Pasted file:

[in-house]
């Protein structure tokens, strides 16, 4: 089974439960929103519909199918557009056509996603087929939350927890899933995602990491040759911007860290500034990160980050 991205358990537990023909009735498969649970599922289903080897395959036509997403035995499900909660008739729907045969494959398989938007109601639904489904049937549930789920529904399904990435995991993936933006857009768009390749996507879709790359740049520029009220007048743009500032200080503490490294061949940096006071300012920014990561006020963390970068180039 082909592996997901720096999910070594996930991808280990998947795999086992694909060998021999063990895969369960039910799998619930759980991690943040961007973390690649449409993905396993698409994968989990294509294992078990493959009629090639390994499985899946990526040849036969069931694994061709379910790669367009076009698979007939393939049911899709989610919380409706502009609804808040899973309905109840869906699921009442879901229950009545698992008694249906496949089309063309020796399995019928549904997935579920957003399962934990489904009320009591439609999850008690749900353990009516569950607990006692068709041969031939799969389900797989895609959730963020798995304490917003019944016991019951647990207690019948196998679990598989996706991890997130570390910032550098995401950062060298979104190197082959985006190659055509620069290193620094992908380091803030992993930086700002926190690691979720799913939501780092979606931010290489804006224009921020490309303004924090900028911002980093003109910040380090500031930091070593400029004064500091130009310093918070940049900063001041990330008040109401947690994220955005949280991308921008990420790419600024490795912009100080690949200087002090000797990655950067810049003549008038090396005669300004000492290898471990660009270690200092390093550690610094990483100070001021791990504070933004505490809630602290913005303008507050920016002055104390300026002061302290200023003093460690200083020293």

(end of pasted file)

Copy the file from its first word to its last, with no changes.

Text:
[in-house]
């Protein structure tokens, strides 16, 4: 089974439960929103519909199918557009056509996603087929939350927890899933995602990491040759911007860290500034990160980050 991205358990537990023909009735498969649970599922289903080897395959036509997403035995499900909660008739729907045969494959398989938007109601639904489904049937549930789920529904399904990435995991993936933006857009768009390749996507879709790359740049520029009220007048743009500032200080503490490294061949940096006071300012920014990561006020963390970068180039 082909592996997901720096999910070594996930991808280990998947795999086992694909060998021999063990895969369960039910799998619930759980991690943040961007973390690649449409993905396993698409994968989990294509294992078990493959009629090639390994499985899946990526040849036969069931694994061709379910790669367009076009698979007939393939049911899709989610919380409706502009609804808040899973309905109840869906699921009442879901229950009545698992008694249906496949089309063309020796399995019928549904997935579920957003399962934990489904009320009591439609999850008690749900353990009516569950607990006692068709041969031939799969389900797989895609959730963020798995304490917003019944016991019951647990207690019948196998679990598989996706991890997130570390910032550098995401950062060298979104190197082959985006190659055509620069290193620094992908380091803030992993930086700002926190690691979720799913939501780092979606931010290489804006224009921020490309303004924090900028911002980093003109910040380090500031930091070593400029004064500091130009310093918070940049900063001041990330008040109401947690994220955005949280991308921008990420790419600024490795912009100080690949200087002090000797990655950067810049003549008038090396005669300004000492290898471990660009270690200092390093550690610094990483100070001021791990504070933004505490809630602290913005303008507050920016002055104390300026002061302290200023003093460690200083020293």